100 THE LIST 8—21) Jun 7002

There's nothing quite like a rollicking old ghost story which chills you to the bone. Apparently. us humanoids love to be scared and get a kick out of creeping off to bed convinced that the usual creaking of walls and clicking of pipes is actually some demented presence hell-bent on chopping you to bits in your sleep.

Strangely. there are not too many authors writing books which have that effect these days. Somewhere along the line i‘. was deemed way too uncool to concentrate on the life (and death) of the spirits. and those things that go bump all through the night especially when there's a thunderstorm raging at y0ur double glaZing.

So. thank heaven (and hell) for Alice Thompson. Former editor of The List and Woodentops player. her previOuS spooky novels. Justine and Pandora's Box. have won acclaim for merging modern psychoses with ancient myth. And in Pharos. she's at it again.

setting her scary st0ry in a lighthouse situated among the remotest wilds of Scofland.

Cameron. the keeper, and Simon. his assistant. are the sole lodgers until a woman. Lucia. is washed ashore with her dignity just about intact but her memory having been wiped out by the waters. When only she starts to see images of a young girl. is it merely evidence of Lucia‘s impending madness or is she party to some wider spectral drama?

While Thompson can certainly set a mood and turn a spooky phrase. there is something mildly insubstantial about the whole thing. Perhaps it's because of the mere 150 pages you have to get through or the ghost story's natural tendency to have little bearing outwith its own universe. However, it's unlikely yOLi'll put Pharos down for the last time without being haunted into the wee small hours.

(Brian Donaldson)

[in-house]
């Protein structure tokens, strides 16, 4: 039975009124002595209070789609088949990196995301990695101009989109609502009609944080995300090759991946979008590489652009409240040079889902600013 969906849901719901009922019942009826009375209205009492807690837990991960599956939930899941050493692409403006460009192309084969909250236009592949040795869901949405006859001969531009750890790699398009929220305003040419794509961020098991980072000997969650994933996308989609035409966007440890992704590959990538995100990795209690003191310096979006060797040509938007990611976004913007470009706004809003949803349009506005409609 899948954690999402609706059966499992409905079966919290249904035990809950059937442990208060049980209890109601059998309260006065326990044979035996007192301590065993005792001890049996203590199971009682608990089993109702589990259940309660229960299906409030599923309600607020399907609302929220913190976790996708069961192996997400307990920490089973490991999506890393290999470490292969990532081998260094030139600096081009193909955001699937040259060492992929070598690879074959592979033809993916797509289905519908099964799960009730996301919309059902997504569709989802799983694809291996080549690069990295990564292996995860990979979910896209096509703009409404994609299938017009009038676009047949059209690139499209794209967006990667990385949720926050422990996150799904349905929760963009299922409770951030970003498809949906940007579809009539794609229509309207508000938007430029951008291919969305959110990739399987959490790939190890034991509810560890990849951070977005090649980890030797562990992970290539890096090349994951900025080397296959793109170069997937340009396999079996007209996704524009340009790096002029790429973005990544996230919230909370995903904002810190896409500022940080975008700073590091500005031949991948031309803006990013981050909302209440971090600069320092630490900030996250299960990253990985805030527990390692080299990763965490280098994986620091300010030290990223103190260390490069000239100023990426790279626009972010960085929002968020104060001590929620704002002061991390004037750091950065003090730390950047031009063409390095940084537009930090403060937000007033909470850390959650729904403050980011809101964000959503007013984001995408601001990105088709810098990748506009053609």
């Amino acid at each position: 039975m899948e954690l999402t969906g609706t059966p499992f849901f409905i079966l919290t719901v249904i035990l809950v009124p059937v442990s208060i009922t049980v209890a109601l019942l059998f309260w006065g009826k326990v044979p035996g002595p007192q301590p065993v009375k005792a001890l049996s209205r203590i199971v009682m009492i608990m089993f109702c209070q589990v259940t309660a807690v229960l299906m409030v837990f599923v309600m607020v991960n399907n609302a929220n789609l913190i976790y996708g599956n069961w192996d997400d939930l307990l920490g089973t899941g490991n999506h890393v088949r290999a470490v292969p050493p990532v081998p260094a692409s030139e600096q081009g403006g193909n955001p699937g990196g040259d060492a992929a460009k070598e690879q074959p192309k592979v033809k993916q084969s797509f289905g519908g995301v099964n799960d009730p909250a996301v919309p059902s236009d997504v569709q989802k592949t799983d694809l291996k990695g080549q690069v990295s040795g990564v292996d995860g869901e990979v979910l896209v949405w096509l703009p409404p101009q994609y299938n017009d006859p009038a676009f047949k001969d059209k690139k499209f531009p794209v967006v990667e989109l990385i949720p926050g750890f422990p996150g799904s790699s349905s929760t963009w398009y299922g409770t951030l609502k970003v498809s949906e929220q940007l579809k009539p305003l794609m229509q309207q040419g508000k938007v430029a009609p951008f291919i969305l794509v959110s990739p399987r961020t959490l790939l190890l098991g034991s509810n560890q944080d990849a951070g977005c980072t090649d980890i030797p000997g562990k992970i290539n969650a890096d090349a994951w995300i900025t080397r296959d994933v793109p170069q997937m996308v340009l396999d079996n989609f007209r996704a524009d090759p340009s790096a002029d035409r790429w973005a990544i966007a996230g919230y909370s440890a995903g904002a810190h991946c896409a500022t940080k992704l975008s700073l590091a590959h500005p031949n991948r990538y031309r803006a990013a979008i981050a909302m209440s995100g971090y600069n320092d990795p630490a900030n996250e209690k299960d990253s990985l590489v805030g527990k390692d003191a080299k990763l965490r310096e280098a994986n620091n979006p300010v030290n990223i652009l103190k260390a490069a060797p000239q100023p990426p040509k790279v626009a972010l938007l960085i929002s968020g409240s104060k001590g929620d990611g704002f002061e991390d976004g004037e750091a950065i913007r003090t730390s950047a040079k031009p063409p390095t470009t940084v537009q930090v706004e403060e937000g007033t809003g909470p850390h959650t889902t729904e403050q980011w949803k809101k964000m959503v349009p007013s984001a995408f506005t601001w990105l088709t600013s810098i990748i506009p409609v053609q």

Classic nove/s revisited. This issue: The Secret Diary of Adrian Mole Aged 3/4 Published Twenty years ago. What‘s the story Sue Townsend's ClaSSIC satirical tragi-comedy introduced millions of readers to her well-meaning adolescent aspiring poet and his dysfunctional family and friends. Along the way we are treated to Adrian's pithy and often deeply subversive observations on love and marriage. parenthood. literature and politics. What the critics said 'I not only wept. I hooted and howled and had to get up and walk around the room and Wipe my eyes so that l COLild go on reading' said Tom Sharpe. Key moment Adrian's soporific Summer holiday to Scotland with his mother and her lover. ‘Ratfink' Lucas. Will SOLind a familiar note to any teenager forced to spend two weeks playing cards in a log cabin in a drizzly glen. The y0ung artistes 'My Thoughts on Scotland' are particularly DCignant. beginning: 'The hallowed mist rolls away leaVing Scotland's lTEZiJQSllC peaks revealed in all their majesty.‘ Postscript Townsend later claimed she created Mole as a gUIde for mothers wrth sons about to embark Oh those perplexmg teenage years. Suffice to say the popularity of the first diary spawned a monstrously Successful franchise that includes f0ur seouels to date and three teleVisiOn series. Adrian, now in his 305. continues to write every Saturday in the Guardian. First line test ‘My fathe.r got the dog drunk Ol‘ cherry brandy at the party last night. iAllan Radcliffe